Atlanta-based insurance broker Charlotte Lyons has seen more agents selling Medicare Supplement policies in recent years and suspects she knows why.
The population is aging and it’s easier than ever for agents to find information on 65-year-olds. Once people buy Medicare Supplement, or Medigap insurance, they tend to stick with it and renew, which is good for commissions.
“A lot of agents we work with are used to working in the senior market have picked up Medicare Supplement and once you get someone on Med Supp, a lot of times they just stay,” said Lyons, senior vice president of operations for World Insurance Association.
“So, yes, we’re seeing a shift,” she said.
About 58 million people were enrolled in Medicare at the end of last year and more than 75 million people are expected to be enrolled in the program by 2027, according to CSG Actuarial’s market projections.
Large and Growing Market
The Medigap market is large – about 14 million Medigap policies were in-force last year – according to CSG Actuarial.
As Medigap enrollment continues to grow at rates exceeding overall Medicare enrollment growth over the next decade, that will mean more opportunity for insurers, agent and marketing organizations, CSG Actuarial’s projections show.
Medigap is private health insurance that covers out-of-pocket costs such as deductibles, co-payments and co-insurance – or gaps in the base Medicare Part A and Medicare Part B policy – and there are 10 different Medigap contracts.
Agents collect a commission on the sale of a Medigap contract and a commission every time someone renews a Medigap contract, which is sold by many brand-name companies.
When people turn 65, they are eligible for Medicare and sign up directly with the Centers for Medicare and Medicaid Services. No commissions are paid by the government for singing up for Medicare Part A & B.
Medigap is different from Medicare Advantage, which is a Medicare policy issued by a private insurer and on which agents also earn a commission. About 20 million Medicare Advantage policies were in-force last year.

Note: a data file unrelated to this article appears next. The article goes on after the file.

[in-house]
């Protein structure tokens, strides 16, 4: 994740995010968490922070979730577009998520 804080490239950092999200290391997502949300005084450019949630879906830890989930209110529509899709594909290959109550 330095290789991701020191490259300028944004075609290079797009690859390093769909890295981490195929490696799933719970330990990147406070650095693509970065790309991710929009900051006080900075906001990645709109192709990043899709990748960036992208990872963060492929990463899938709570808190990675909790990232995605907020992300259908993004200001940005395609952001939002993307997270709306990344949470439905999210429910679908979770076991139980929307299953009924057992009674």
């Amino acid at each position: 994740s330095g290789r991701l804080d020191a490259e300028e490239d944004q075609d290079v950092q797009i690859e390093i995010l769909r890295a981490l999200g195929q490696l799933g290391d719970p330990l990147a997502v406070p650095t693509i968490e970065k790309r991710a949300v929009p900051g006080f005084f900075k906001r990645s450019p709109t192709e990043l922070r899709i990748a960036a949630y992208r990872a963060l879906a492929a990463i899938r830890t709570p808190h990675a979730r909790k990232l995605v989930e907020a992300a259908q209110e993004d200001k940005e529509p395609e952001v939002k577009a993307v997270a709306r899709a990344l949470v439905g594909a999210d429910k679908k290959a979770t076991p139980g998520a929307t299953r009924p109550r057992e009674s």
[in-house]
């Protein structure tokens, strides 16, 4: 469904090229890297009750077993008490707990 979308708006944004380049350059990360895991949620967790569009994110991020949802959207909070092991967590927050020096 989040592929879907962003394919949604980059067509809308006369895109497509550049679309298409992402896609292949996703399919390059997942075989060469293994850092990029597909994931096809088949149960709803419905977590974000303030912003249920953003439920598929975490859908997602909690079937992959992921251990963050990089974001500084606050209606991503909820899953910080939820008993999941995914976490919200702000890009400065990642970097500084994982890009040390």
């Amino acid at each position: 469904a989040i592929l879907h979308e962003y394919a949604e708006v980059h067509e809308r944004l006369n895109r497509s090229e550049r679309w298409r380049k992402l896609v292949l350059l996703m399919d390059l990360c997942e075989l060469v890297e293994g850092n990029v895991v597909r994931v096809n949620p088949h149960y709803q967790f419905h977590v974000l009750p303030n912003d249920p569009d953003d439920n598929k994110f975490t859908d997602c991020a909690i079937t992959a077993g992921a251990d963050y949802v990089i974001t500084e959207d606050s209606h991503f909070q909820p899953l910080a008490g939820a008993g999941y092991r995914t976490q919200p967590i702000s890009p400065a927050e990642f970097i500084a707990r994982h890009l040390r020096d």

Commissions on Medicare products like Medigap recur for many years or even decades, which means agents can – eventually – build an attractive book of business, said Elie Harriett, co-owner of Classic Insurance and Financial Services in Mansfield, Ohio.
“Commission payments on Medicare have a very long tail to it,” Harriett said. “You make very little the first year, but that money keeps coming to you for a number of years so if you get a decent quantity of clients you’ve got yourself a good business.”
For agents who have solicited long-term care insurance (LTCi) business, there’s a “logical progression” to products like Medigap. Their clients age, leave employer-sponsored plans and turn their attention to health insurance as they become Medicare eligible at 65, Harriett explained.
LTCi has “nowhere near” the renewal commission that Medigap or other Medicare products have, he said.
“That's the appeal,” Harriett said. “There’s no immediate satisfaction but much delayed gratification in terms of compensation.”
A Feeling of 'Exodus'
Some agents are simply put off by Medicare requirements and steer clear, but others are drawn to the Medigap segment.
LTCi agent Nicole Gurley said about three or four years ago she began to notice “an exodus or refocus” on the Medigap market by many LTCi brokers.
It wasn’t much different from healthcare insurance brokers moving to Medicare supplement sales, said Gurley, owner of Gurley LTCi in Cave Creek, Ariz., north of Phoenix. “Producers go where they can make a living.”
Many factors have encouraged LTCi producers to hunt for leads elsewhere as millions age, Gurley said.
Fewer companies selling traditional LTCi, tighter underwriting standards, premium increases, the move to asset-based products, which have limited renewal commission activity, have conspired to make LTCi an expensive and difficult sale, she said.
InsuranceNewsNet Senior Writer Cyril Tuohy has covered the financial services industry for more than 15 years. Cyril may be reached at [email protected]
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